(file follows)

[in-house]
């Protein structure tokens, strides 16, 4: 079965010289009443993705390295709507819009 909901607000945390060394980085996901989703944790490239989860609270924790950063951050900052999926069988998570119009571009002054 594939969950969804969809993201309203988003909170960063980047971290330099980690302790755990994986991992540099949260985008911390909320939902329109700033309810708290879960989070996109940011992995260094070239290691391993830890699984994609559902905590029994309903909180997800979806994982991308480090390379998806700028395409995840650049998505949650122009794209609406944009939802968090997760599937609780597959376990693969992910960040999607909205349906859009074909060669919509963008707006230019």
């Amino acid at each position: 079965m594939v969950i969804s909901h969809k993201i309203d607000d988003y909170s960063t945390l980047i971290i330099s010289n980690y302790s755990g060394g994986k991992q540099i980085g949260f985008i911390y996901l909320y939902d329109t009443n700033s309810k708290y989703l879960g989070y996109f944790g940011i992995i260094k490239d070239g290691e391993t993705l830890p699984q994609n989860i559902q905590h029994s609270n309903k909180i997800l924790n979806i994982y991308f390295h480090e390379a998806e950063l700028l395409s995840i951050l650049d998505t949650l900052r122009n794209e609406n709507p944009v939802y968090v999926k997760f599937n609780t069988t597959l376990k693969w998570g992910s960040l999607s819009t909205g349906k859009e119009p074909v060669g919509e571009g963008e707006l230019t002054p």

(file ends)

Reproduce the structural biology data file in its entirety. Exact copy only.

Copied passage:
[in-house]
């Protein structure tokens, strides 16, 4: 079965010289009443993705390295709507819009 909901607000945390060394980085996901989703944790490239989860609270924790950063951050900052999926069988998570119009571009002054 594939969950969804969809993201309203988003909170960063980047971290330099980690302790755990994986991992540099949260985008911390909320939902329109700033309810708290879960989070996109940011992995260094070239290691391993830890699984994609559902905590029994309903909180997800979806994982991308480090390379998806700028395409995840650049998505949650122009794209609406944009939802968090997760599937609780597959376990693969992910960040999607909205349906859009074909060669919509963008707006230019």
């Amino acid at each position: 079965m594939v969950i969804s909901h969809k993201i309203d607000d988003y909170s960063t945390l980047i971290i330099s010289n980690y302790s755990g060394g994986k991992q540099i980085g949260f985008i911390y996901l909320y939902d329109t009443n700033s309810k708290y989703l879960g989070y996109f944790g940011i992995i260094k490239d070239g290691e391993t993705l830890p699984q994609n989860i559902q905590h029994s609270n309903k909180i997800l924790n979806i994982y991308f390295h480090e390379a998806e950063l700028l395409s995840i951050l650049d998505t949650l900052r122009n794209e609406n709507p944009v939802y968090v999926k997760f599937n609780t069988t597959l376990k693969w998570g992910s960040l999607s819009t909205g349906k859009e119009p074909v060669g919509e571009g963008e707006l230019t002054p």